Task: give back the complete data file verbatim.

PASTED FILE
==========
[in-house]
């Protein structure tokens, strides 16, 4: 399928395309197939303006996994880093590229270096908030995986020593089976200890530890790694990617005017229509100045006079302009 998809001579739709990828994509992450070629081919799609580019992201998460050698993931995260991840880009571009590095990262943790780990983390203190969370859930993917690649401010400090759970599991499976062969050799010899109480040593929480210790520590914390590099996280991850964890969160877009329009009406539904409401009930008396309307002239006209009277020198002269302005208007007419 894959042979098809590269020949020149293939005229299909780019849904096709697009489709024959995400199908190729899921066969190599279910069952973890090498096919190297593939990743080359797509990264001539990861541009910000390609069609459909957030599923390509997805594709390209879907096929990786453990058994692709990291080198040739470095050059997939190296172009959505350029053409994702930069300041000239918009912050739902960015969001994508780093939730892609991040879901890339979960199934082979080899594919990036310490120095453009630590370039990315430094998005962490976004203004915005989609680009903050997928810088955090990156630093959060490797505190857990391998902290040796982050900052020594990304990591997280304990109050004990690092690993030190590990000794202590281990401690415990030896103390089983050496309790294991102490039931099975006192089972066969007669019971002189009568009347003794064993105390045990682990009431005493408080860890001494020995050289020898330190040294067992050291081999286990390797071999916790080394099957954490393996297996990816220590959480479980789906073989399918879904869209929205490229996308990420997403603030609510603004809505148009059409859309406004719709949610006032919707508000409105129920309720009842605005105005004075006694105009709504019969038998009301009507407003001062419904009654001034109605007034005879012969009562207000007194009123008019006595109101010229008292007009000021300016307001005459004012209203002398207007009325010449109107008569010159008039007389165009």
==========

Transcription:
[in-house]
């Protein structure tokens, strides 16, 4: 399928395309197939303006996994880093590229270096908030995986020593089976200890530890790694990617005017229509100045006079302009 998809001579739709990828994509992450070629081919799609580019992201998460050698993931995260991840880009571009590095990262943790780990983390203190969370859930993917690649401010400090759970599991499976062969050799010899109480040593929480210790520590914390590099996280991850964890969160877009329009009406539904409401009930008396309307002239006209009277020198002269302005208007007419 894959042979098809590269020949020149293939005229299909780019849904096709697009489709024959995400199908190729899921066969190599279910069952973890090498096919190297593939990743080359797509990264001539990861541009910000390609069609459909957030599923390509997805594709390209879907096929990786453990058994692709990291080198040739470095050059997939190296172009959505350029053409994702930069300041000239918009912050739902960015969001994508780093939730892609991040879901890339979960199934082979080899594919990036310490120095453009630590370039990315430094998005962490976004203004915005989609680009903050997928810088955090990156630093959060490797505190857990391998902290040796982050900052020594990304990591997280304990109050004990690092690993030190590990000794202590281990401690415990030896103390089983050496309790294991102490039931099975006192089972066969007669019971002189009568009347003794064993105390045990682990009431005493408080860890001494020995050289020898330190040294067992050291081999286990390797071999916790080394099957954490393996297996990816220590959480479980789906073989399918879904869209929205490229996308990420997403603030609510603004809505148009059409859309406004719709949610006032919707508000409105129920309720009842605005105005004075006694105009709504019969038998009301009507407003001062419904009654001034109605007034005879012969009562207000007194009123008019006595109101010229008292007009000021300016307001005459004012209203002398207007009325010449109107008569010159008039007389165009």